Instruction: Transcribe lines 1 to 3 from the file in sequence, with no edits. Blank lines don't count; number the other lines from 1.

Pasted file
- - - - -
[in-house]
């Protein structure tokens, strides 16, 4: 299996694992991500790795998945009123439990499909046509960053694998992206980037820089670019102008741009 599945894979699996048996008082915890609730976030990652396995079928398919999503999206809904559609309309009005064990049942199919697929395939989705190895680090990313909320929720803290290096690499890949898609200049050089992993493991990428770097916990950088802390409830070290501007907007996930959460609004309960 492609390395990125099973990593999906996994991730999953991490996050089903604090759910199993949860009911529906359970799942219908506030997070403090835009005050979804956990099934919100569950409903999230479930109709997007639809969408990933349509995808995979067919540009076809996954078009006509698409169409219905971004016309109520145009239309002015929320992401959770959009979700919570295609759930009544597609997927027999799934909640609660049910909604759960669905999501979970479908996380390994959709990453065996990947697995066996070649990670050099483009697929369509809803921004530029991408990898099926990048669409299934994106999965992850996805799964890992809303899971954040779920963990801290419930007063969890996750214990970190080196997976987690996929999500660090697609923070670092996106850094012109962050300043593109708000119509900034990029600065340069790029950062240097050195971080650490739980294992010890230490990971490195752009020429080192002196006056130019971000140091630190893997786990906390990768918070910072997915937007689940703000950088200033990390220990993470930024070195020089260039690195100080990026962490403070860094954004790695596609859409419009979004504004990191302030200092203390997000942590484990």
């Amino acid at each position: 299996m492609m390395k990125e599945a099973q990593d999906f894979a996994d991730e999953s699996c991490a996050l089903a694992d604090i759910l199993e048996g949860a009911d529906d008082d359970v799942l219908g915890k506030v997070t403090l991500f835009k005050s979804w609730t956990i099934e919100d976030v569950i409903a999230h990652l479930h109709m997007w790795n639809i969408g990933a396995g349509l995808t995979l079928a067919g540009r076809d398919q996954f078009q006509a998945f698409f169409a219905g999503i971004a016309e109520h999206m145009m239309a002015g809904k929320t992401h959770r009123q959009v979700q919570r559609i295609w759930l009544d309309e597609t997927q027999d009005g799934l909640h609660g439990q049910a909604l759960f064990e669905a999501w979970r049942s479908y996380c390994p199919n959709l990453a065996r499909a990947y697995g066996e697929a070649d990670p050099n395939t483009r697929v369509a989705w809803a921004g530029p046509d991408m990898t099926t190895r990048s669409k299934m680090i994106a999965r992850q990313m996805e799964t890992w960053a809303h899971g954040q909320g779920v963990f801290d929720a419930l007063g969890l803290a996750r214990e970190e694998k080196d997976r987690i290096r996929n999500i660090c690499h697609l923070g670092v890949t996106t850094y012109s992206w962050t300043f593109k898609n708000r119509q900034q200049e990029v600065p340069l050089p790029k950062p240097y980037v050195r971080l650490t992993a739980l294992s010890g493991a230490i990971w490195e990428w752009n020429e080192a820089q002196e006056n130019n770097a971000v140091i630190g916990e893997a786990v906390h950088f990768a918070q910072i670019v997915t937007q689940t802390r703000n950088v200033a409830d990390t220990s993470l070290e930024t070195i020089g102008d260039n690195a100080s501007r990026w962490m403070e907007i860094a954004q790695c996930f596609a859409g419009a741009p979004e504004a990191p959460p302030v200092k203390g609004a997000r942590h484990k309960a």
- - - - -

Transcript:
[in-house]
């Protein structure tokens, strides 16, 4: 299996694992991500790795998945009123439990499909046509960053694998992206980037820089670019102008741009 599945894979699996048996008082915890609730976030990652396995079928398919999503999206809904559609309309009005064990049942199919697929395939989705190895680090990313909320929720803290290096690499890949898609200049050089992993493991990428770097916990950088802390409830070290501007907007996930959460609004309960 492609390395990125099973990593999906996994991730999953991490996050089903604090759910199993949860009911529906359970799942219908506030997070403090835009005050979804956990099934919100569950409903999230479930109709997007639809969408990933349509995808995979067919540009076809996954078009006509698409169409219905971004016309109520145009239309002015929320992401959770959009979700919570295609759930009544597609997927027999799934909640609660049910909604759960669905999501979970479908996380390994959709990453065996990947697995066996070649990670050099483009697929369509809803921004530029991408990898099926990048669409299934994106999965992850996805799964890992809303899971954040779920963990801290419930007063969890996750214990970190080196997976987690996929999500660090697609923070670092996106850094012109962050300043593109708000119509900034990029600065340069790029950062240097050195971080650490739980294992010890230490990971490195752009020429080192002196006056130019971000140091630190893997786990906390990768918070910072997915937007689940703000950088200033990390220990993470930024070195020089260039690195100080990026962490403070860094954004790695596609859409419009979004504004990191302030200092203390997000942590484990």
């Amino acid at each position: 299996m492609m390395k990125e599945a099973q990593d999906f894979a996994d991730e999953s699996c991490a996050l089903a694992d604090i759910l199993e048996g949860a009911d529906d008082d359970v799942l219908g915890k506030v997070t403090l991500f835009k005050s979804w609730t956990i099934e919100d976030v569950i409903a999230h990652l479930h109709m997007w790795n639809i969408g990933a396995g349509l995808t995979l079928a067919g540009r076809d398919q996954f078009q006509a998945f698409f169409a219905g999503i971004a016309e109520h999206m145009m239309a002015g809904k929320t992401h959770r009123q959009v979700q919570r559609i295609w759930l009544d309309e597609t997927q027999d009005g799934l909640h609660g439990q049910a909604l759960f064990e669905a999501w979970r049942s479908y996380c390994p199919n959709l990453a065996r499909a990947y697995g066996e697929a070649d990670p050099n395939t483009r697929v369509a989705w809803a921004g530029p046509d991408m990898t099926t190895r990048s669409k299934m680090i994106a999965r992850q990313m996805e799964t890992w960053a809303h899971g954040q909320g779920v963990f801290d929720a419930l007063g969890l803290a996750r214990e970190e694998k080196d997976r987690i290096r996929n999500i660090c690499h697609l923070g670092v890949t996106t850094y012109s992206w962050t300043f593109k898609n708000r119509q900034q200049e990029v600065p340069l050089p790029k950062p240097y980037v050195r971080l650490t992993a739980l294992s010890g493991a230490i990971w490195e990428w752009n020429e080192a820089q002196e006056n130019n770097a971000v140091i630190g916990e893997a786990v906390h950088f990768a918070q910072i670019v997915t937007q689940t802390r703000n950088v200033a409830d990390t220990s993470l070290e930024t070195i020089g102008d260039n690195a100080s501007r990026w962490m403070e907007i860094a954004q790695c996930f596609a859409g419009a741009p979004e504004a990191p959460p302030v200092k203390g609004a997000r942590h484990k309960a």